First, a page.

Courageux et heroïque! I wouldn't dare to improvise in French like you did. Well done!
that was really impressive. although your pronunciation wasn't proffesional, it was pretty good
Thank you. :) If you have any tips on that pronunciation, they're welcome. :)
Salut Arde !
Très bon travail, félicitations !
Si vous permettez, j'aimerais bien vous corriger une petite erreur dans votre enregistrement. Dans votre cas, on dit : le deuxième point et pas le second point.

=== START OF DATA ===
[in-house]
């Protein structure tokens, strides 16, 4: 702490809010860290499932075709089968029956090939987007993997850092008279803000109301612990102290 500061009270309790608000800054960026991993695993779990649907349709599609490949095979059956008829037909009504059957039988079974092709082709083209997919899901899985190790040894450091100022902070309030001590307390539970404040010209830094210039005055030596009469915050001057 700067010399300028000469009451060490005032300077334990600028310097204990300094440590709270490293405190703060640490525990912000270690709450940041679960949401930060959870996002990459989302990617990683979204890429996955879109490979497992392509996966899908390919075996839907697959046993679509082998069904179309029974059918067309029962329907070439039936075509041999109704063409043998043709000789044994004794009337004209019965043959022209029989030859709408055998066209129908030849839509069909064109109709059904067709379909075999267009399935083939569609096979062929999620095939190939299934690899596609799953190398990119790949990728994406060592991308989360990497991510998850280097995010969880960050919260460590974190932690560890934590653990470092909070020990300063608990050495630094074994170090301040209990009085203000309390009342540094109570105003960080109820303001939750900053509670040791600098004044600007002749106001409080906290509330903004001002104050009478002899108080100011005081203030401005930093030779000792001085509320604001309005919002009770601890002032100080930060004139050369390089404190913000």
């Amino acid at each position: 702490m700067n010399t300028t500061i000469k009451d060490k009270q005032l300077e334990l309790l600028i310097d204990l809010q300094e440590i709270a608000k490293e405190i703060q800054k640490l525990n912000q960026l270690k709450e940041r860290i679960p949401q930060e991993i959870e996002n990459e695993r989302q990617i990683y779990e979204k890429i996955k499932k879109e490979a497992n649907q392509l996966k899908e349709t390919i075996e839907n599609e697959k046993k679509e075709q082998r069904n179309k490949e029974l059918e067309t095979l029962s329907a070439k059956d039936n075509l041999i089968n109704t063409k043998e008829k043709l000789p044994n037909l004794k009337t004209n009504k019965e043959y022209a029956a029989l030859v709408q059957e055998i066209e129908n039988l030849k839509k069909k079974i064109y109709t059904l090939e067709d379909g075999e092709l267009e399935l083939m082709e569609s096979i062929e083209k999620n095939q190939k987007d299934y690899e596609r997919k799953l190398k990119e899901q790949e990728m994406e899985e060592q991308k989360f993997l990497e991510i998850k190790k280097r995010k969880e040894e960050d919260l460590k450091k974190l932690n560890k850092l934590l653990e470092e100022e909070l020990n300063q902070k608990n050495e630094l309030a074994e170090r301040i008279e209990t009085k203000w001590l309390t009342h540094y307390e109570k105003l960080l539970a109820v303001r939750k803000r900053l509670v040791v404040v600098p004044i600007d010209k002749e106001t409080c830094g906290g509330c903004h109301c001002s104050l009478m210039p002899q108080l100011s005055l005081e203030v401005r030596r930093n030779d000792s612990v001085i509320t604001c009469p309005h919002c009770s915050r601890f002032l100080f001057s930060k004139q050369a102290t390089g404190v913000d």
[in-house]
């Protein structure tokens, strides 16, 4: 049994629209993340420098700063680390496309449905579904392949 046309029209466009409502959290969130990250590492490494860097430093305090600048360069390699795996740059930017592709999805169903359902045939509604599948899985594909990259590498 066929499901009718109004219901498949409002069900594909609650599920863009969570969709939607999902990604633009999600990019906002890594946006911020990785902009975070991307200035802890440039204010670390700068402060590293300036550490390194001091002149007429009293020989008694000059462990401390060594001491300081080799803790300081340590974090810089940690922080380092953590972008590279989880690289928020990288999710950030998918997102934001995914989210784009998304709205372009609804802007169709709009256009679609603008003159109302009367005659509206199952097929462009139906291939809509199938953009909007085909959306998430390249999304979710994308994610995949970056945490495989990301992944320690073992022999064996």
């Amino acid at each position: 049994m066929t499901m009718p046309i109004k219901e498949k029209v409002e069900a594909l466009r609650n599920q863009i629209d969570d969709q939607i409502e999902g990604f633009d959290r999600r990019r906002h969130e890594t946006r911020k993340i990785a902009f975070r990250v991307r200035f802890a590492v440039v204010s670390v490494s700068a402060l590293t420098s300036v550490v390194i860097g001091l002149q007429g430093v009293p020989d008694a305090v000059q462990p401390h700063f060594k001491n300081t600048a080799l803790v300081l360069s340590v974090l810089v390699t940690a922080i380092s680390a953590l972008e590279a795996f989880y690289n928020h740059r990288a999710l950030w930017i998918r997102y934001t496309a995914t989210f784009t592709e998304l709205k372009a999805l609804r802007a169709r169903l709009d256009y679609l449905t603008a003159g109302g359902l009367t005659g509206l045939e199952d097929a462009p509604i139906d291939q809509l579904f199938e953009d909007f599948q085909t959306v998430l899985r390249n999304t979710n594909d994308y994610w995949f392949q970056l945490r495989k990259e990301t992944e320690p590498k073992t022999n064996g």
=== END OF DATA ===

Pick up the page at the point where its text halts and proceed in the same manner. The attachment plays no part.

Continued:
Lorsque il y a trois points (ou objets... ) ou plus, on dit : le premier point, le deuxième point, le troisième point...
Lorsque il n y a que deux points (ou objets... ), on dit : le premier point et le second point.
Je vous souhaite une bonne continuation !
Les conseils (en général) me plaisent beaucoup. Excusez-moi du retard [pour/de/à] répondre. Votre note m'a aidé.
De rien Arde ! ça me fait plaisir.
Oui moi aussi. J'aime bien les conseils, surtout, avec de bonnes manières :)
Si vous me permettez, une petite aide conçernant votre phrase. On peut dire : - Excusez-moi pour le retard à répondre.
A bientôt !